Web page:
Prepared five (Accounting, Business, Communication, Criminal Justice, and Professional Pilot) for fall of 2011; Early Childhood Education begins fall of 2012.

Implement new program in engineering technology by FY2012

Vice President for Academic Affairs; Student Services the Associate Dean for Teaching and Learning

Pre-engineering transfer program was approved at the May 2012 Board meeting. Admissions can begin recruiting this cycle for a 2013 start.

Create Associate of Science (A.S.) or Associate of Arts (A.A.) versions of 3 additional programs by the Fall of 2013

Vice President for Academic Affairs; Student Services and the Associate Dean for Teaching and Learning

Environmental Science (A.S.) and Computer Science (A.S.) are under development.

Create two singlesemester certificate programs each for 5 years

Vice President for Academic Affairs; Student Services the Associate Dean for Teaching and Learning

Child Development Certification and CDA Credential are approved, Customer Food Service Certification is under development, and Food Service Certification is under consideration.

Goal: To increase first-time/full-time retention fall-to-fall and spring-to-spring Revamp current FYE curriculum to adhere to nationally recognized FYE programs by FY2012

Vice President for Academic Affairs and Student Services; the Associate Dean for Teaching and Learning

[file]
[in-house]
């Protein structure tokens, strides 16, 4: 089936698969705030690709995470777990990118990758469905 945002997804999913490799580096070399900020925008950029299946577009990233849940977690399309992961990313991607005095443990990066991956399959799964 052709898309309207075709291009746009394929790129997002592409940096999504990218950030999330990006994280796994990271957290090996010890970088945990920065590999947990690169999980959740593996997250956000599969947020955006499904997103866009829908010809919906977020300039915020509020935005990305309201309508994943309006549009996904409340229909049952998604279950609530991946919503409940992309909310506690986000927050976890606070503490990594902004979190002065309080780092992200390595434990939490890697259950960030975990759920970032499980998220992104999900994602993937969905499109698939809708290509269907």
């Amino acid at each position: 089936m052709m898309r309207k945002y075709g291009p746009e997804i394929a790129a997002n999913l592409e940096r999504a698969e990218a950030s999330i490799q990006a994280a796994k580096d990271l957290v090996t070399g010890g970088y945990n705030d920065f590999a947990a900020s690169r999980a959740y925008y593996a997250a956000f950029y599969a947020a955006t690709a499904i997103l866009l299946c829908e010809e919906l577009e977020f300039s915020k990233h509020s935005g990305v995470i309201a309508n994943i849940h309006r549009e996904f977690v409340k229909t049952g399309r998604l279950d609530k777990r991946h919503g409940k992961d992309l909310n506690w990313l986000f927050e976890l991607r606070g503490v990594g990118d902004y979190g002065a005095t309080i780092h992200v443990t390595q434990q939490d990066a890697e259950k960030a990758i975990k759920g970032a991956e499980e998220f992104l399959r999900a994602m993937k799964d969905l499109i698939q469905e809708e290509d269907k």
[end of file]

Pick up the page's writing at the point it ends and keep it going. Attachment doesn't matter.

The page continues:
Completed 2010-2011. Title III funds will be used to develop a plan and implement a strategy during 2012-2013 for a more fully integrated FYE program in collaboration with the Gardner Institute.

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Add 2 new 220-level general education courses each for 5 years

Vice President for Academic Affairs and Student Services; the Associate Dean for Teaching and Learning

Completed FY 2010-2011 ENG 250 Women and Literature ENG225 Literature for children/adolescents HIS 200 American Immigration HIS 205 American Popular Culture HUM225 Business Ethics MAT 205 Applied Calculus PSY 220 Introduction to Counseling REL 205 Death and Dying REL 235 Philosophy of Religion HUM 111 to PHI 200 Intro to Ethics MAT 143 to MAT 203 Ends Higher Math

Goal: To increase the matriculation rate of part-time to full-time students Eliminate incentives that allow part-time students to remain part-time nonmatriculated status by FY2012

Vice Last step needed is a credit limit on nonPresident for matriculation. This last piece is to be Academic presented to AA/SS and Board for action at Affairs and their June meetings. Student Services Redesign catalog to Vice Completed. Areas of interest were added to optimize transfer options President for online version of the 2011-12 catalog and within General Studies Academic included in other formats the 2012-2013 and Liberal Arts areas by Affairs and version. FY 2012 Student Services Goal: To improve course/program transferability Produce a partnership catalog by FY2012

Vice President for Academic Affairs and Student Services

Online catalog completed. Transfer and partnership agreements outlined in dedicated sections.

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Goal: To improve developmental education Create a developmental department by FY2012

Vice President for Academic Affairs and Student Services and Coordinator of Developmental Studies

Chris Lint is the developmental coordinator. Developmental Department is complete.